Mrs A had just been called by her daughter’s teacher. ‘Blood’ was seen discharging from her daughter’s ears. The school nurse needed a second opinion from the girl’s family doctor. Upon evaluation, the doctor obtained that regular ear toileting with cotton bud was a routine by Mrs A. She had cleaned her daughter’s ears three days prior to the call from the girl’s school.
Otoscopic examination of the girl’s ears revealed impacted wax in both ears with some liquefied and flowing out of the ears. This was erroneously perceived to be blood. She had ear syringing done to disimpact the trapped wax. Mrs A was counseled against ear toileting………
Wax in the ear means different things to different people depending on their health awareness. Some individuals go an extra mile to rid their ears of wax with the thought that such effort keeps the ears clean and healthy. We need to know the fact about wax.
The wax in the ear is beneficial. It is not dirt. Among other functions, the wax helps to lubricate the ears, it traps dust, other foreign objects, and bacteria; hence it’s nature’s protective mechanism against injury and infection in the ear. Sometimes when the wax is in excess, the ‘hair-like’ structures in the ear sweep it out along with the trapped dust and dead bacteria. Many of us now perceive the ear to be dirty and start cleaning it by inserting cotton buds, tooth picks, and other harmful objects. This should stop!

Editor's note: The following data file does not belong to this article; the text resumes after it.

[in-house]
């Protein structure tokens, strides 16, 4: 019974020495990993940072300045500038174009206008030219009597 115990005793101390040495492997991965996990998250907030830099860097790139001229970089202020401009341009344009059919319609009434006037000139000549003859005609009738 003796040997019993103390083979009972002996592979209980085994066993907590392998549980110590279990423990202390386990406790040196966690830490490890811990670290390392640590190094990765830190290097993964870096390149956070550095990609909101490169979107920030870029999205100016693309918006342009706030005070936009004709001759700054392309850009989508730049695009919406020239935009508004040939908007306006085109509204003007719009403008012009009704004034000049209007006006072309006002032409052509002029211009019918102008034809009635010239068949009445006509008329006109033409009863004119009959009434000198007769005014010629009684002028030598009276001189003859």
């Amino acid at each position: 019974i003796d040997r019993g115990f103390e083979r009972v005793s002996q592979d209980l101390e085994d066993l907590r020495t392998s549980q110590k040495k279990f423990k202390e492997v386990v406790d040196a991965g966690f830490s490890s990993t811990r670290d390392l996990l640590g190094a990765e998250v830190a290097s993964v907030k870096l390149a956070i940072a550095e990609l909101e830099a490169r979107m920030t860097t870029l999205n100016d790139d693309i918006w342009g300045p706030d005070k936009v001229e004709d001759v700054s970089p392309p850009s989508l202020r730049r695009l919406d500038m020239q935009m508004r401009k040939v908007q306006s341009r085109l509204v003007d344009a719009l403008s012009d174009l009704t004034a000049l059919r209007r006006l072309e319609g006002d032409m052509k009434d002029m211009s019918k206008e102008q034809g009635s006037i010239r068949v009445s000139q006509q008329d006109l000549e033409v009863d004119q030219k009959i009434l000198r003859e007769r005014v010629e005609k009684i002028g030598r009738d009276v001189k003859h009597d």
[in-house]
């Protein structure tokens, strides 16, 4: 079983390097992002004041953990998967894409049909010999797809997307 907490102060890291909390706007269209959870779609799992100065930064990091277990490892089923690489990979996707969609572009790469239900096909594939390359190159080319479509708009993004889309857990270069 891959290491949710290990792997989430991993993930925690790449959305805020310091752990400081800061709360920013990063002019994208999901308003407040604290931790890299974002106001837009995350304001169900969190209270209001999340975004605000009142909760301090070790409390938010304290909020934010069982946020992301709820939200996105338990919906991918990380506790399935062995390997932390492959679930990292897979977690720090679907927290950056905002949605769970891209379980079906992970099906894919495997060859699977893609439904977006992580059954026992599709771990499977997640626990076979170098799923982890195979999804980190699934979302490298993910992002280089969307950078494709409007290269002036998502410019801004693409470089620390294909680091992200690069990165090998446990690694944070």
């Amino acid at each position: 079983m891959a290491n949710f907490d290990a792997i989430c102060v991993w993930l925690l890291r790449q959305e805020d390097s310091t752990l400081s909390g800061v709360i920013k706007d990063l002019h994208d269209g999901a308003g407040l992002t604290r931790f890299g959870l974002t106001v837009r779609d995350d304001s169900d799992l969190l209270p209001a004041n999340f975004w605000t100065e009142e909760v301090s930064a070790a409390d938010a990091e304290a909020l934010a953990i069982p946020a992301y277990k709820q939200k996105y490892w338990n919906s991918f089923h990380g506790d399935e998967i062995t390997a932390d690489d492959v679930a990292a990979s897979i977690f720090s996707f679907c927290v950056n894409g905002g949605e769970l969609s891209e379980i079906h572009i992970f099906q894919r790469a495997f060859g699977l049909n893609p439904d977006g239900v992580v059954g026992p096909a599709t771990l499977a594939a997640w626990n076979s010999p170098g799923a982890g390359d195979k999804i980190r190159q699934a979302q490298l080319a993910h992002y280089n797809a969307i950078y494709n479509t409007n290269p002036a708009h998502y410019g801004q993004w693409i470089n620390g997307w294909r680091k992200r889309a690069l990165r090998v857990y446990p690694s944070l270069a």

What we do in fact when we use cotton bud or other materials in cleaning the ear is to cause more damage. As seen in the video, our efforts to clean the ear cause the wax to impact which may cause feeling of noise in the ear, fullness in the ear, reduced hearing, pain in some instances, et cetera. When wax is seen at the entrance into the ear canal, just wash with water +/- soap. Do not go deeper into the ear canal. Progressively, the old wax will be swept out by the ear itself as it produces new wax. Just wash it water. If dissatisfied, consult a doctor.
The ear cleans out itself. Let’s leave it alone.
Dr Ademola Orolu is a Consultant Family Physician. He holds the Fellowship of The West African College of Physicians. He is also an Associate Fellow of The National Postgraduate Medical College of Nigeria. He is in active clinical practice. He is a writer, a patient advocate, and has a passion for health education. He is the chief editor of The Family Doctors. He can be contacted via firstname.lastname@example.org